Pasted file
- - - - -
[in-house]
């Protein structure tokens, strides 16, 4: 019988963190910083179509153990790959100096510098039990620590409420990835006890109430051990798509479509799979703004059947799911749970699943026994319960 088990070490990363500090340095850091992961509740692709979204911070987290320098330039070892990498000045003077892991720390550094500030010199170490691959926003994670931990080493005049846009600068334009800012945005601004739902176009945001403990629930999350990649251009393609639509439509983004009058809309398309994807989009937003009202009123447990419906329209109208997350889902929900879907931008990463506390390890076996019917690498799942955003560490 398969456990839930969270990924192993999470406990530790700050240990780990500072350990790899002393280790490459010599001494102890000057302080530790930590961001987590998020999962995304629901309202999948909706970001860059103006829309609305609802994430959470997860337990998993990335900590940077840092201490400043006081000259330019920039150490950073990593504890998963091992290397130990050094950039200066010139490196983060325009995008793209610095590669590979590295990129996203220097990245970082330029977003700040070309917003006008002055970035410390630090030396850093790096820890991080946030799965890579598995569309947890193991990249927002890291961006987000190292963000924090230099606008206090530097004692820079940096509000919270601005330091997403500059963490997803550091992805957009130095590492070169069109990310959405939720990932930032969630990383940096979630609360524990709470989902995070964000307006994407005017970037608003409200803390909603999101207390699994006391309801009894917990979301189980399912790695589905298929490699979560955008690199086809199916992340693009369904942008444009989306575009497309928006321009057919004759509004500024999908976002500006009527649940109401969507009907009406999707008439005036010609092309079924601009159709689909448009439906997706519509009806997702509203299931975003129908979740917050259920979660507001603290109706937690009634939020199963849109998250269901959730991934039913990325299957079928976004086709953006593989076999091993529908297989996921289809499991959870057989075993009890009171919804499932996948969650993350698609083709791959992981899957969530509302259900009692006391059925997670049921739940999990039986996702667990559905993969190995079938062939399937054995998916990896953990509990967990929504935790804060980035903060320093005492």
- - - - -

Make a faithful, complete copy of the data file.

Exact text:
[in-house]
């Protein structure tokens, strides 16, 4: 019988963190910083179509153990790959100096510098039990620590409420990835006890109430051990798509479509799979703004059947799911749970699943026994319960 088990070490990363500090340095850091992961509740692709979204911070987290320098330039070892990498000045003077892991720390550094500030010199170490691959926003994670931990080493005049846009600068334009800012945005601004739902176009945001403990629930999350990649251009393609639509439509983004009058809309398309994807989009937003009202009123447990419906329209109208997350889902929900879907931008990463506390390890076996019917690498799942955003560490 398969456990839930969270990924192993999470406990530790700050240990780990500072350990790899002393280790490459010599001494102890000057302080530790930590961001987590998020999962995304629901309202999948909706970001860059103006829309609305609802994430959470997860337990998993990335900590940077840092201490400043006081000259330019920039150490950073990593504890998963091992290397130990050094950039200066010139490196983060325009995008793209610095590669590979590295990129996203220097990245970082330029977003700040070309917003006008002055970035410390630090030396850093790096820890991080946030799965890579598995569309947890193991990249927002890291961006987000190292963000924090230099606008206090530097004692820079940096509000919270601005330091997403500059963490997803550091992805957009130095590492070169069109990310959405939720990932930032969630990383940096979630609360524990709470989902995070964000307006994407005017970037608003409200803390909603999101207390699994006391309801009894917990979301189980399912790695589905298929490699979560955008690199086809199916992340693009369904942008444009989306575009497309928006321009057919004759509004500024999908976002500006009527649940109401969507009907009406999707008439005036010609092309079924601009159709689909448009439906997706519509009806997702509203299931975003129908979740917050259920979660507001603290109706937690009634939020199963849109998250269901959730991934039913990325299957079928976004086709953006593989076999091993529908297989996921289809499991959870057989075993009890009171919804499932996948969650993350698609083709791959992981899957969530509302259900009692006391059925997670049921739940999990039986996702667990559905993969190995079938062939399937054995998916990896953990509990967990929504935790804060980035903060320093005492």